“Choose renovations that fit your area,” we’re often told by real estate agents and designers. In other words, if buyers in your area love marble countertops and real hardwood flooring, choosing those design options are your best bets come resale time. But what about home technology renovations and smart home products? These days, homeowners also have to decide whether to invest in features such as smart appliances, smart thermostats, touchless faucets, and even green features like solar panels and spray foam insulation.
“Just as with any home upgrades, spending money on costly features, materials, etc. does not necessarily boost your home’s value by the same amount,” Jill Simmons, director of consumer communications for real estate site Zillow, told Digital Trends. “Be mindful of neighborhood comps, the style of your home, and its price point. If you’re considering selling, think about which smart home features will appeal to the most buyers possible so you’re not limiting your home’s style to just one type of buyer. The more buyers you can attract to your home the better. Discuss with your local agent or real-estate professional what buyers are looking for in your area, and what features might be suitable in your home,” Simmons adds.
There are a few renovations and smart home products that are considered overall winners, however. The following tech upgrades are typically worth the investment, as they can boost your home’s resale potential.
Smart thermostats and security systems
“Having smart home features like newer security systems, smart thermostats, etc. are great features to tout in listing descriptions and may help attract a buyer’s eye, which can go a long way when it’s time to sell,” explains Simmons. “Additionally, smart home features may signal to buyers that the home is updated, and may have other desirable traits, upgrades, or features.”
Most of the big security providers, including Comcast and ADT, now offer affordable smart home security. You also have the option to purchase a DIY home security system, like SimpliSafe, for around $300. Thermostats like the Honeywell Lyric 5 Thermostat sell for around $115 on Amazon, while others, like the Nest Learning Thermostat, retail for around $250.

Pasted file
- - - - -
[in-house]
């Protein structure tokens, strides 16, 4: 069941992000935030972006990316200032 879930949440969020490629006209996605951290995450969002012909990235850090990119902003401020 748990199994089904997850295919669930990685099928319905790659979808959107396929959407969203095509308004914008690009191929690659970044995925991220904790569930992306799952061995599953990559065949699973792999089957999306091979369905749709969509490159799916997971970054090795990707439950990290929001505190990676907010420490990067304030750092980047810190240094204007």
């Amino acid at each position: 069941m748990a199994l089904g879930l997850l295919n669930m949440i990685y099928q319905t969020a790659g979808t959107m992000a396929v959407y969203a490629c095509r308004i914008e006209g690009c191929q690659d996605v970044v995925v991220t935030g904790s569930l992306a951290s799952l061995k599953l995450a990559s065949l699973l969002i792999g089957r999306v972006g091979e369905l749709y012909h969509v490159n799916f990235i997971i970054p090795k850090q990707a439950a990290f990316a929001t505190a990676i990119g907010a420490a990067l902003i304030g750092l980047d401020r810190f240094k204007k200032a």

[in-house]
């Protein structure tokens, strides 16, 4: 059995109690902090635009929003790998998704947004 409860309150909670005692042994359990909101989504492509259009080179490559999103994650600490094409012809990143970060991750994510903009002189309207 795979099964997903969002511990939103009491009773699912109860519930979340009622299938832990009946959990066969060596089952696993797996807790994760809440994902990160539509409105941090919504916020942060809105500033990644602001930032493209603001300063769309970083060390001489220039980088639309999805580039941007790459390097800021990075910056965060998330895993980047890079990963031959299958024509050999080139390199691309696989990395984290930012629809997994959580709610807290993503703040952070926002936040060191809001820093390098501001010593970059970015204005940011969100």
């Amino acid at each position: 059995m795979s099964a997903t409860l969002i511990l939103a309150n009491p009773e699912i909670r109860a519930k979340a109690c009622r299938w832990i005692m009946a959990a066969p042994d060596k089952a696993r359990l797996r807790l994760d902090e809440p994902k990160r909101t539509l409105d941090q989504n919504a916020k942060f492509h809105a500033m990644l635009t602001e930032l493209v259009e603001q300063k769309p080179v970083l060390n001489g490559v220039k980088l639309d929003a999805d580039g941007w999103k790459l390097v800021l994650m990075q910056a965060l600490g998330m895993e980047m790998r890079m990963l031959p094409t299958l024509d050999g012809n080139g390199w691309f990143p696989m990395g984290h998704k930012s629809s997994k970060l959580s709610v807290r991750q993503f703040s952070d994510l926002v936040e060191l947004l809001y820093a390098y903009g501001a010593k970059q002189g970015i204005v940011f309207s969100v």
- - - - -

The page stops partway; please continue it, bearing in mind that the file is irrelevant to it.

Tankless water heaters
Tankless water heaters never run out of water because they heat your water on demand, instead of storing 40 or 50 gallons of hot water. This makes your home run more efficiently, and it can also save you about $80 a year on your electric bill. The one big negative is the upfront cost. A typical tankless water heater can cost anywhere between $500 and $2,000, depending on the model. Installation costs will also run you an additional $1,557 on average, according to Home Advisor.
A recent Zillow home listing analysis found that these products may be worth the initial investment, however. The real estate marketplace searched through listing descriptions from over 2 million U.S. homes sold between January 2014 and March 2016, and then examined how certain keyword features impacted a home’s sale price and speed of sale. They found that homes with tankless water heaters sold for 4 percent more than their expected value. These homes also sold 43 days faster than expected.
Solar panels can save homeowners as much as $2,000 a year on their energy bills. But your savings and your costs depend on your location. As of 2016, the typical cost of solar panels in the United States is between $3 and $4 per watt. This means a 5 kW system costs around $12,500 after discounts like the Federal Solar Investment Tax Credit, according to Energy Sage.
Homeowners can also benefit from solar panels at resale time. According to Zillow research, homes that mention solar panels in their listing description sold for 1.8 percent more than expected, and 41 days faster, says Simmons.
Before you upgrade the technology in your home…
It’s a good idea to try and place yourself in a buyer’s shoes. Homebuyers want to get the most bang for their buck, and they want to make smart investments. If you live in a first-time homebuyer neighborhood, for instance, it’s probably not the best idea to fill your home with technology that you’d find in a $1 million home. On the other hand, if you live in a high-end neighborhood, you may not want to skimp on tech features, as other homes selling in the area may have those features.
“It’s a fair assumption that a cost-conscious first-time buyer will likely want cost-conscious homes features, including smart home features. So sellers should try to stay within the character of the home and neighborhood if considering adding smart home features,” explains Simmons. “In general, smart home technologies may have potential for a better return with high-end homes, but that may also be in part because high-end homes are more likely to have those features in the first place, so homeowners may need to incorporate to match the competition and buyer demands at the price point more so than they would if they were marketing to first-time home buyers,” she adds.